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TSA union urges US Congress to end ‘unacceptable’ shutdown

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The union that represents 44,000 US Transportation Security Administration (TSA) officers on Jan. 8 called on Congress and the White House to end the ongoing federal government shutdown, citing “extreme financial hardships” facing officers working without pay and “massive security risk” if they stop showing up to work.

“It is completely unacceptable that the women and men who risk their lives safeguarding our airports are still required to report for work without knowing when they’ll be paid again,” American Federation of Government Employees (AFGE) national president J. David Cox Sr. said.

“TSA officers already have the least amount of rights of any federal officer, some of the lowest pay and highest attrition rates in government, and among the lowest morale of any federal agency. Working for weeks on end without being compensated—while already being short-staffed—only makes their situation worse.”

House Homeland Security Committee chairman Bennie Thompson (D-Mississippi) on Jan. 7 wrote a letter to TSA administrator David Pekoske requesting information about how the agency is handling the shutdown, including what kind of resources TSA is providing employees and whether it has contingency plans to address the increased number of simultaneous employee call-outs and resignations.

“The fact that the overwhelming majority of officers have reported for duty without fail in the face of such challenges is a testament to their dedication to service,” Thompson said. “Still, it is only reasonable to expect officer call outs and resignations to increase the longer the shutdown lasts, since no employee can be expected to work indefinitely without pay.”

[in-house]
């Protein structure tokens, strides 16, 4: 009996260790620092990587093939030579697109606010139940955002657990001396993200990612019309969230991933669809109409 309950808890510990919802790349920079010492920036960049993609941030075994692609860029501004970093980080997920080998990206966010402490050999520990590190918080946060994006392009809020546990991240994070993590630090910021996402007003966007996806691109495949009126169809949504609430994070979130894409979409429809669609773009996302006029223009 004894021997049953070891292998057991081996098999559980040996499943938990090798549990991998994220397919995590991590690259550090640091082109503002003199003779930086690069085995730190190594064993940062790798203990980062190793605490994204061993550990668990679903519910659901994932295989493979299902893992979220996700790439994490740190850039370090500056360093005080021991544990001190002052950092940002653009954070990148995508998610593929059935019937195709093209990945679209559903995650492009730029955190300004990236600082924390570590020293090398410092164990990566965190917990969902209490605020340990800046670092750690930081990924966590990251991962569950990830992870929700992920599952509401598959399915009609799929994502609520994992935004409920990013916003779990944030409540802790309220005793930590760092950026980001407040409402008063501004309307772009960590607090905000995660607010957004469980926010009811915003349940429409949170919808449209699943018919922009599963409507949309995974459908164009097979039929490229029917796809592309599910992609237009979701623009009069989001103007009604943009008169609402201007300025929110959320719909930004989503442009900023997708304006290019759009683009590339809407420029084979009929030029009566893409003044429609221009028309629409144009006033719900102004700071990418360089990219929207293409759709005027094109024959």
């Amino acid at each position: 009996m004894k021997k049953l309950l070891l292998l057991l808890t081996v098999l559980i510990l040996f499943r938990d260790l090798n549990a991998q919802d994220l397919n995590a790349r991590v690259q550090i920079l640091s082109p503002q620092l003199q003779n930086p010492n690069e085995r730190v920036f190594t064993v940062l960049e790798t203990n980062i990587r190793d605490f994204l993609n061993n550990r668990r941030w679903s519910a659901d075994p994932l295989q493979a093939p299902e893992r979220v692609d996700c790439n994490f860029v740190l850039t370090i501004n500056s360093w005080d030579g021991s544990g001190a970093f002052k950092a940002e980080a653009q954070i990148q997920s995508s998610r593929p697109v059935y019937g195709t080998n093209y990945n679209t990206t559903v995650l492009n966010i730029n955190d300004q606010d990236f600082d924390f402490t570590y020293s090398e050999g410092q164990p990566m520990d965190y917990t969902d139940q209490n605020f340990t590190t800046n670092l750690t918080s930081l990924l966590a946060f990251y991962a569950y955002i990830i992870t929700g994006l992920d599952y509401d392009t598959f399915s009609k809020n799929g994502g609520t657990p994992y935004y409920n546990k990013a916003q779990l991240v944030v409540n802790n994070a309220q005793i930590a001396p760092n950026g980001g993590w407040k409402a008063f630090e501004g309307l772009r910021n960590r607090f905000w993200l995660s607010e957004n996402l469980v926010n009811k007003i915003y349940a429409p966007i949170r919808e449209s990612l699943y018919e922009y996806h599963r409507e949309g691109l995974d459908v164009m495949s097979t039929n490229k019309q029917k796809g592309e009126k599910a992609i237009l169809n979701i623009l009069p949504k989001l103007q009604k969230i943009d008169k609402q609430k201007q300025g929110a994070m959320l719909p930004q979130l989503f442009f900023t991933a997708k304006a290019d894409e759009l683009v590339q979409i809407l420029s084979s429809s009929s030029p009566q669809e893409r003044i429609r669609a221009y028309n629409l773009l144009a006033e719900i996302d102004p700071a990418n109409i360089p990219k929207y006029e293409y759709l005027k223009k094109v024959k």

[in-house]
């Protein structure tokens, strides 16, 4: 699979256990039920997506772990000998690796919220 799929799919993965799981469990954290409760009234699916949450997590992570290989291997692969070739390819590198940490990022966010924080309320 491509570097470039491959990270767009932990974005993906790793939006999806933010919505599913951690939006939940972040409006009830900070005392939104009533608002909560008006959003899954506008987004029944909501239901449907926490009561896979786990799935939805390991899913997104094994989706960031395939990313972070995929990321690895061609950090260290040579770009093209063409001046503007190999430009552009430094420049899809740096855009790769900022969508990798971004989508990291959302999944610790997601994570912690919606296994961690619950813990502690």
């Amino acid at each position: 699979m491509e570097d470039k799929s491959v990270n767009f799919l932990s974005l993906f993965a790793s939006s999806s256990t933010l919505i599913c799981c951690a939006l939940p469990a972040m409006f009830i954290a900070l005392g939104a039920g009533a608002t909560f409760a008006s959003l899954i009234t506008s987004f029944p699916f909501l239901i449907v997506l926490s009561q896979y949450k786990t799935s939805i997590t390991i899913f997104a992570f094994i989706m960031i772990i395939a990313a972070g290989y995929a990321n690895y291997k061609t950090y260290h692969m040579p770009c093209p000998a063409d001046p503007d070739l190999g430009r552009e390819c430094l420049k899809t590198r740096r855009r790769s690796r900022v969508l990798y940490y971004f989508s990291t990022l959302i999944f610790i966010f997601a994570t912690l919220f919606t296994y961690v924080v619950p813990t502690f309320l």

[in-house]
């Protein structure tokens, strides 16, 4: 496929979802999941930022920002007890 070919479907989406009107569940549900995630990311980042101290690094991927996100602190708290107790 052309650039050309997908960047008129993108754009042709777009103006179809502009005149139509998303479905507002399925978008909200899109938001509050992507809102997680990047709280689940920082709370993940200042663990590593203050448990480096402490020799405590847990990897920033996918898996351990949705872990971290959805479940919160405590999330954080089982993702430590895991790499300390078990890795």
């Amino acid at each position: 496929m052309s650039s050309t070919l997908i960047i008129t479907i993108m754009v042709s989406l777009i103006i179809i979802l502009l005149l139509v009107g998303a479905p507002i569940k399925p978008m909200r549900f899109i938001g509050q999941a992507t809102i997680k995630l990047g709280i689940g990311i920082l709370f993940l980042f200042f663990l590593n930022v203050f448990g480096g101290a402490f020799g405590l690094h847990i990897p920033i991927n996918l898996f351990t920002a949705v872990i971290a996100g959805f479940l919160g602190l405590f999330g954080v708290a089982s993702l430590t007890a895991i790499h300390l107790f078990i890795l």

The Airports Council International-North America (ACI-NA) said in a statement that some airports have reported increased wait times because of a higher number of TSA officer sick calls—a situation that could get worse if officers begin seeking other means of employment.

ACI-NA SVP-security Christopher Bidwell suggested Congress eliminate the diversion of part of the 9/11 Passenger Security Fee as a means to provide immediate funding for the agency. The fee is intended to fund security operations including salary and benefits for officers, but $1.36 billion—or about one-third of the fee collections this year—was directed to non-aviation security functions.

 

Source: atw

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